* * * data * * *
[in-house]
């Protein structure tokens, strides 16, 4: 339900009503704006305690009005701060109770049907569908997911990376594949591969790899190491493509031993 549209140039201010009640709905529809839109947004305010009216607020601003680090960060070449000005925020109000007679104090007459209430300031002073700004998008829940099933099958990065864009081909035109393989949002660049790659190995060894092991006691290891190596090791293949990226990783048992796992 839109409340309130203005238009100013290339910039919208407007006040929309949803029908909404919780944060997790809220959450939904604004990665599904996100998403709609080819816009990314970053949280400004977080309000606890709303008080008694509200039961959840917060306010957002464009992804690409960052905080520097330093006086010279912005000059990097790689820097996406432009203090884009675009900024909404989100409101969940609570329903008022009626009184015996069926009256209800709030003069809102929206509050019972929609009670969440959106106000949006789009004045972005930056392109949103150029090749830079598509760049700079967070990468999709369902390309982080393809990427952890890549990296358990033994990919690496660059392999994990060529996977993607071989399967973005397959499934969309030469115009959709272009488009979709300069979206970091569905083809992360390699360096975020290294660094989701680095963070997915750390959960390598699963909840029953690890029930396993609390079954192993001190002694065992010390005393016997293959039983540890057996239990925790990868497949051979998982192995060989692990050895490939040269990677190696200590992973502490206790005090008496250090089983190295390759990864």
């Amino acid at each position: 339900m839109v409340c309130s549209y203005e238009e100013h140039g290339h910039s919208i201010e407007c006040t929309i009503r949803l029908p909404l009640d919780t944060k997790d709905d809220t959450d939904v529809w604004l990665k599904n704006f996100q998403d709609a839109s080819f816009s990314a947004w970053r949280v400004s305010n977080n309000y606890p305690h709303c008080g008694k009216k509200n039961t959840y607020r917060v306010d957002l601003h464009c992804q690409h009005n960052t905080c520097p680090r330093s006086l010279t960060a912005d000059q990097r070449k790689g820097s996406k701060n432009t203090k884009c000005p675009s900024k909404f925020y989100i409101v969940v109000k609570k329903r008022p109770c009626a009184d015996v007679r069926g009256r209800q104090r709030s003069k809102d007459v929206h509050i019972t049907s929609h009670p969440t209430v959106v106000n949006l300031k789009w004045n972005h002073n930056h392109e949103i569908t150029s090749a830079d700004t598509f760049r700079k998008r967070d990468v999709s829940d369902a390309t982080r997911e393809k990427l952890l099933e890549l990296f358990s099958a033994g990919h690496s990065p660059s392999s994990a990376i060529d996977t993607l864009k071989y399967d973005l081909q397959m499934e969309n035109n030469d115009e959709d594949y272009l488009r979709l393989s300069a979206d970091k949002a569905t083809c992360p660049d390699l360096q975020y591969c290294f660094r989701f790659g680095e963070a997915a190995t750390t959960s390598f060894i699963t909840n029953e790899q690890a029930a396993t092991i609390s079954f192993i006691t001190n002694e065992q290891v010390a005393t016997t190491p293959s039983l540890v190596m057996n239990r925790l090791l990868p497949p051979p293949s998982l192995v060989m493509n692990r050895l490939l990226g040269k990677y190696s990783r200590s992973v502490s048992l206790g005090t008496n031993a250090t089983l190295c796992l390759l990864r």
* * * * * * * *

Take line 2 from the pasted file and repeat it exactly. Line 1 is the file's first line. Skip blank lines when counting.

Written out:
């Protein structure tokens, strides 16, 4: 339900009503704006305690009005701060109770049907569908997911990376594949591969790899190491493509031993 549209140039201010009640709905529809839109947004305010009216607020601003680090960060070449000005925020109000007679104090007459209430300031002073700004998008829940099933099958990065864009081909035109393989949002660049790659190995060894092991006691290891190596090791293949990226990783048992796992 839109409340309130203005238009100013290339910039919208407007006040929309949803029908909404919780944060997790809220959450939904604004990665599904996100998403709609080819816009990314970053949280400004977080309000606890709303008080008694509200039961959840917060306010957002464009992804690409960052905080520097330093006086010279912005000059990097790689820097996406432009203090884009675009900024909404989100409101969940609570329903008022009626009184015996069926009256209800709030003069809102929206509050019972929609009670969440959106106000949006789009004045972005930056392109949103150029090749830079598509760049700079967070990468999709369902390309982080393809990427952890890549990296358990033994990919690496660059392999994990060529996977993607071989399967973005397959499934969309030469115009959709272009488009979709300069979206970091569905083809992360390699360096975020290294660094989701680095963070997915750390959960390598699963909840029953690890029930396993609390079954192993001190002694065992010390005393016997293959039983540890057996239990925790990868497949051979998982192995060989692990050895490939040269990677190696200590992973502490206790005090008496250090089983190295390759990864």